Metamorphosing DanteAppropriations, Manipulations, and Rewritings in the Twentieth and Twenty-First CenturiesVienna: Turia + Kant, 2010
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Cite as: Teresa Prudente, ‘‘Misi me per l’alto mare aperto’: Personality and Impersonality in Virginia Woolf’s Reading of Dante’s Allegorical Language’, in Metamorphosing Dante: Appropriations, Manipulations, and Rewritings in the Twentieth and Twenty-First Centuries, ed. by Manuele Gragnolati, Fabio Camilletti, and Fabian Lampart, Cultural Inquiry, 2 (Vienna: Turia + Kant, 2010), pp. 253–67 <>

‘Misi me per l’alto mare aperto’Personality and Impersonality in Virginia Woolf’s Reading of Dante’s Allegorical LanguageTeresa Prudente ORCID


Although Dante’s influence on modernism has been widely explored and examined from different points of view, the aspects of Virginia Woolf’s relationship with the Florentine author have not yet been extensively considered. Woolf’s use of Dante is certainly less evident and ponderous than that of authors such as T.S. Eliot and James Joyce; nonetheless, this connection should not be disregarded, since Woolf’s reading of Dante and her meditations on his work are inextricably fused with her creative process. As I will show in this essay, Woolf’s appreciation of Dante is closely connected to major features of her narrative experimentation, ranging from her conception of the structure and design of the literary work to her reflections concerning the meaning and function of literary language.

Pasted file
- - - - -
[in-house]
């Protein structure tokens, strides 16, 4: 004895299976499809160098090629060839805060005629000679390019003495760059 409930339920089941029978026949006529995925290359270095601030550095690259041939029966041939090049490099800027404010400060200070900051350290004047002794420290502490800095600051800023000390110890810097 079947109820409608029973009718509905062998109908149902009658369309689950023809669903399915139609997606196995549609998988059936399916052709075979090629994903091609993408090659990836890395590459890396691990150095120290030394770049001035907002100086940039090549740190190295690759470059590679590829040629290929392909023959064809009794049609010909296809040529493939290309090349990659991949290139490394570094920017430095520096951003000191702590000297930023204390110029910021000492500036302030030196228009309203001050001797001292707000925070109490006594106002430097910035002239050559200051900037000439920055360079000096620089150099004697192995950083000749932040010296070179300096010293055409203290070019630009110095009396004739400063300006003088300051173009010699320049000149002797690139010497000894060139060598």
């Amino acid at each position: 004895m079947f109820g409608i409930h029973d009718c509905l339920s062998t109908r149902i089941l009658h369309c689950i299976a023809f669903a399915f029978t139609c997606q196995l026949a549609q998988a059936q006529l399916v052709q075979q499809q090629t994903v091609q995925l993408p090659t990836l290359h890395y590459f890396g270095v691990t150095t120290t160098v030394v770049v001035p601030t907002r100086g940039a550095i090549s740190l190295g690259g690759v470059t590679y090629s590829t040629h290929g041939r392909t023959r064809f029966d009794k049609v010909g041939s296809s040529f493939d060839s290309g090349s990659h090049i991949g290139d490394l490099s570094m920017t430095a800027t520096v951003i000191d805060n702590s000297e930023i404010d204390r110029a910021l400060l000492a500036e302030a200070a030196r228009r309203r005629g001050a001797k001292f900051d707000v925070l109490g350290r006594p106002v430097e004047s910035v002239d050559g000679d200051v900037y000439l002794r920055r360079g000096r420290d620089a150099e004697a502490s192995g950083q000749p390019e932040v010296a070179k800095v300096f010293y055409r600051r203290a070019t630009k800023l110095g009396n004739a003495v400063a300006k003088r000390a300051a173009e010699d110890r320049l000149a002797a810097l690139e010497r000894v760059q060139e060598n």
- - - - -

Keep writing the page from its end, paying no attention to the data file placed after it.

Woolf read Dante, and in particular the Commedia, throughout her life, presumably beginning with an English translation and later, when she had acquired a certain command of Italian, shifting to the original text. In addition to the annotations in her reading notebooks, Woolf’s considerations on her reading of Dante permeate her diary, often mingling with her reflections about her own writing. It is this osmotic penetration of Dante’s work into Woolf’s creative process which I intend to explore.


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